US and Asian officials with access to the latest intelligence on North Korea say strong evidence has emerged in recent weeks that the country has built a second, secret plant for producing weapons-grade plutonium, complicating both the diplomatic strategy for ending the program and the military options if that diplomacy fails.
The discovery of the new evidence, which one senior Bush administration official cautioned was "very worrisome, but still not conclusive," came just as North Korea declared to the US 12 days ago that it had completed reprocessing 8,000 spent nuclear fuel rods, enough to make a half dozen or so nuclear weapons.
US officials have said they cannot verify that claim, though they confirm that sensors set up on North Korea's borders have begun to detect elevated levels of krypton 85, a gas emitted as spent fuel is converted into plutonium.
What concerns American, South Korean and Japanese analysts, however, is not simply the presence of the hard-to-detect gas but its source. While US satellites have been focused for years on North Korea's main nuclear plant, at Yongbyon, the computer analyses that track the gases as they are blown across the Korean Peninsula appeared to rule out the Yongbyon reprocessing plant as their origin. Instead, the analysis strongly suggests that the gas originated from a second, secret plant, perhaps buried in the mountains.
US officials have long suspected that North Korea would try to build a second plant to protect itself against a pre-emptive strike by the US. The US even demanded an inspection of one underground site five years ago, only to find it empty, but this is the first time evidence has emerged that a second plant may be in operation.
"This takes a very hard problem and makes it infinitely more complicated," said one Asian official who has been briefed on the US intelligence. "How can you verify that they have stopped a program like this if you don't know where everything is?"
Indeed, there may now be at least two hidden facilities with the capacity to produce material for nuclear weapons. In October, confronted with US evidence, North Korean officials admitted that they had clandestinely built a plant intended to produce uranium, another fuel for a bomb. (It is the same approach former Iraqi president Saddam Hussein tried in the early 1990s, and that Iran is pursuing today.) US officials say they have never found that plant, though they believe it is still a few years away from full-scale production.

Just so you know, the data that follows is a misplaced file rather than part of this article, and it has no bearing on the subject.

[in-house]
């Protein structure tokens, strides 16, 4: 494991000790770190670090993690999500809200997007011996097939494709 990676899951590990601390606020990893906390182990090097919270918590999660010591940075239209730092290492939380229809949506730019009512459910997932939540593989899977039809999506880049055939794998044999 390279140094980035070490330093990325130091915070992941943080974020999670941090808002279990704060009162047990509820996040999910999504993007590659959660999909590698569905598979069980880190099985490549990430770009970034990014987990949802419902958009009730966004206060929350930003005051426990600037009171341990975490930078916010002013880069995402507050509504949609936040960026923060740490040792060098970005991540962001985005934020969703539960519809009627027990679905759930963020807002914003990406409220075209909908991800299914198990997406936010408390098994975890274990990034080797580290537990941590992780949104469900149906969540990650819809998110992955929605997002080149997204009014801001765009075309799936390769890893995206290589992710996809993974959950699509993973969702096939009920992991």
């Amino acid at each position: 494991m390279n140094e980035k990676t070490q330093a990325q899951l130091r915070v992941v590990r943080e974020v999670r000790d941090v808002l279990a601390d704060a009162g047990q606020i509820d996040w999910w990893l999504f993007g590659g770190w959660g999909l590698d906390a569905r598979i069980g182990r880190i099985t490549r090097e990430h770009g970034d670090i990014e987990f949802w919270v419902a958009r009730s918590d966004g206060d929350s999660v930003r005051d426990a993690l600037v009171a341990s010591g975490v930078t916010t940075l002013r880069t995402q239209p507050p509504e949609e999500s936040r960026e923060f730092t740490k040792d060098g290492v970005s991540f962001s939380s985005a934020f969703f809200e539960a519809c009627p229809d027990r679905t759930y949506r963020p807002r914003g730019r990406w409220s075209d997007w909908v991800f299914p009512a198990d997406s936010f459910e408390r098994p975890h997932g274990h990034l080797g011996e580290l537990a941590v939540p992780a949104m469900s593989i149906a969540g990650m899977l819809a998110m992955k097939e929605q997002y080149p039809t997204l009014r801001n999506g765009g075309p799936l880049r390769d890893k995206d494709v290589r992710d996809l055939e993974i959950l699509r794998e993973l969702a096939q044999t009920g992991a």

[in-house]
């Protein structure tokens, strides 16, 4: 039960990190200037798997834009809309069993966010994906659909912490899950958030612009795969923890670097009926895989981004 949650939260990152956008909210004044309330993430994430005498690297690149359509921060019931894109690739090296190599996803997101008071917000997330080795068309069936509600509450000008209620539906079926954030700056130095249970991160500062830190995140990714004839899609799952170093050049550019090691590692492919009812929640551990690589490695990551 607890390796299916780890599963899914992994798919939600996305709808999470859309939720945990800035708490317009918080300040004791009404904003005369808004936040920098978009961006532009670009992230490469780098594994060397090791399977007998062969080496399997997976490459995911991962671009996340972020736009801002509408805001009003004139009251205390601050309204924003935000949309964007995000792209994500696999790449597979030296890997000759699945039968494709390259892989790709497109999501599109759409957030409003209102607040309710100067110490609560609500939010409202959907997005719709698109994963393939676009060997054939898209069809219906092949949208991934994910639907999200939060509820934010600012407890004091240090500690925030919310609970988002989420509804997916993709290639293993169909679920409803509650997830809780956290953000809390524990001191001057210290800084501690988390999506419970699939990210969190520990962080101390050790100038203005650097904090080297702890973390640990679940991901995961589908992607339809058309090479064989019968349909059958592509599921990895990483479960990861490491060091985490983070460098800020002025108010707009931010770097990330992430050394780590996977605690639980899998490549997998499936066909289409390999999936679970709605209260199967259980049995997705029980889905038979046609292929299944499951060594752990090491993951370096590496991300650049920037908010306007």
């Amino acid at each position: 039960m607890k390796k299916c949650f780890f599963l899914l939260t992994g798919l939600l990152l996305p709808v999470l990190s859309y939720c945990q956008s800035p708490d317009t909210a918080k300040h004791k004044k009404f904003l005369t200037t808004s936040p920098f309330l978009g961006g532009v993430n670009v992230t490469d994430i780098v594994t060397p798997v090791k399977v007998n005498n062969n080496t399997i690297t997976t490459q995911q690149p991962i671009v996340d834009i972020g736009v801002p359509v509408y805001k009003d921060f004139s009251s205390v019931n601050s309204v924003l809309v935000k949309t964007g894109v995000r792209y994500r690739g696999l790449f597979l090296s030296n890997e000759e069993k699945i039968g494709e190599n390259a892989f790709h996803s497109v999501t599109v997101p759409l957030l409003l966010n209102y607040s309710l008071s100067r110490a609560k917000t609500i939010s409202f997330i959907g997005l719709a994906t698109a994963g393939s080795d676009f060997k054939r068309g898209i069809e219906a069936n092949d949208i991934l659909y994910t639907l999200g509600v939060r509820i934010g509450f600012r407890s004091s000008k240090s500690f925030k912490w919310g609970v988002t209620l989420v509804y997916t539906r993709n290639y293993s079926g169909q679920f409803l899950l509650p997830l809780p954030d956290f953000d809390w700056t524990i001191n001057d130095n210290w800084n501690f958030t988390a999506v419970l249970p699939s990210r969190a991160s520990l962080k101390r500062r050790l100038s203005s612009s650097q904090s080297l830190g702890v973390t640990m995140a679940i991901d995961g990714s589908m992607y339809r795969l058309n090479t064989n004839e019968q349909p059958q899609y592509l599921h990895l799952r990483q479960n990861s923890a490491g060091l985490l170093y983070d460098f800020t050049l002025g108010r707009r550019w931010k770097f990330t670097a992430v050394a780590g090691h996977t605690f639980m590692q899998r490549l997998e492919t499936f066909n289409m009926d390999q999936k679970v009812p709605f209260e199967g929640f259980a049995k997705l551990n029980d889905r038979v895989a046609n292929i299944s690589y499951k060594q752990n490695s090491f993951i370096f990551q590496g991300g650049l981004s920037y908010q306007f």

If it turns out that the current evidence is being properly interpreted, and a second plutonium plant also exists, President George W. Bush may not even have the option that then president Bill Clinton briefly considered in 1994: using a military strike or sabotage to prevent North Korea from producing significant amounts of weapons-grade material. Still, Bush has vowed that he "will not tolerate" a nuclear North Korea.
US intelligence officials say they are wary about making any final judgments about the new evidence. They are keenly aware that CIA assessments of Iraq's nuclear program have touched off a national debate over whether intelligence was exaggerated, and have made all the agency's findings suspect.
That issue has also put the White House at odds with CIA Director George Tenet, who knows that the White House is going to extraordinary lengths to avoid calling the nuclear confrontation with North Korea a crisis. So far, White House officials have been told only informally of the new evidence and have not been fully briefed about its potential implications, administration officials say.